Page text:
With the popularity of MTV and Jim’s relationship with HBO via Fraggle Rock in the early 1980s, it’s no surprise that the Muppets made their own music video to air on both cable TV channels in 1984. The freestyle approach of most music videos, mixing an array of visuals and effects to create a narrative of sorts to accompany a song was just the sort of project that intrigued Jim. And the musical number, “I’m Gonna Always Love You” with the Muppet Babies puppets created for The Muppets Take Manhattan was an ideal jumping off point. Directed by Jim with Jeff Moss’s song remixed by John “Jellybean” Benitez, the video combined footage from the film with newly created footage parodying a variety of music videos then on the air. There was a real frog (named Vito) in a Kermit collar and a real pearl-wearing pig (named Dorothy Pig Newton.) Jim even made a cameo, wearing Devo style glasses and oversized Kermit feet.
Clearly, everyone involved had a good time during the shoot and production notes provided to the public relations team described some of the behind the scenes activities: The set was made surrealistically large – much larger than the one used in the movie, and each shot was kept to three seconds or less. Dorothy (the pig) ate three giant boxes of Fig Newtons during the shoot. And when they were finished, Jim bet the set designer John Davis (a former football player at Ol’ Miss) five dollars that he couldn’t hit the set window with a football at 25 feet. He hit (and smashed) the window on the first throw.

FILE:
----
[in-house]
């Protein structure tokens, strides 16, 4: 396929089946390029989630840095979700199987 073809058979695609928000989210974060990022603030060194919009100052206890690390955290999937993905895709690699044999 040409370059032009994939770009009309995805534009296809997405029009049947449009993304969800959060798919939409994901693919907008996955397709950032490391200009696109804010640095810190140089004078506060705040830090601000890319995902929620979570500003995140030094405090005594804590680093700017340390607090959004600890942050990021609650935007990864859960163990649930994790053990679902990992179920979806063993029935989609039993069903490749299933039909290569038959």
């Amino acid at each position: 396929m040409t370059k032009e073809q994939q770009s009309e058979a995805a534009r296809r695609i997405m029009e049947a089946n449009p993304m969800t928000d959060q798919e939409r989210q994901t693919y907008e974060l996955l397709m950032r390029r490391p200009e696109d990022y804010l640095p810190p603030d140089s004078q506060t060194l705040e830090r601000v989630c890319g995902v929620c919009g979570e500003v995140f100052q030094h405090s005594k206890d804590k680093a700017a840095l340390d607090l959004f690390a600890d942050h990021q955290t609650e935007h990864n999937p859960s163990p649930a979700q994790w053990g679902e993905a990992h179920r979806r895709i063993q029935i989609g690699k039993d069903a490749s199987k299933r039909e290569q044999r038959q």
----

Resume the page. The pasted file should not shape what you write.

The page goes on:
The video was a hit – it was named as a finalist at the 1985 VPA Monitor Awards in the Best Achievement in Music Video category, and Jim was named finalist in the Best Director category. The Muppet Babies got a boost in their visibility among a range of audiences, helping their animated show achieve popularity very quickly after it premiered in September 1984. In addition, Jim was inspired by the innovative approach to imagery and narrative used in making music videos and sought to replicate some of that when he began producing his Storyteller series in 1986, hiring several directors with music video experience.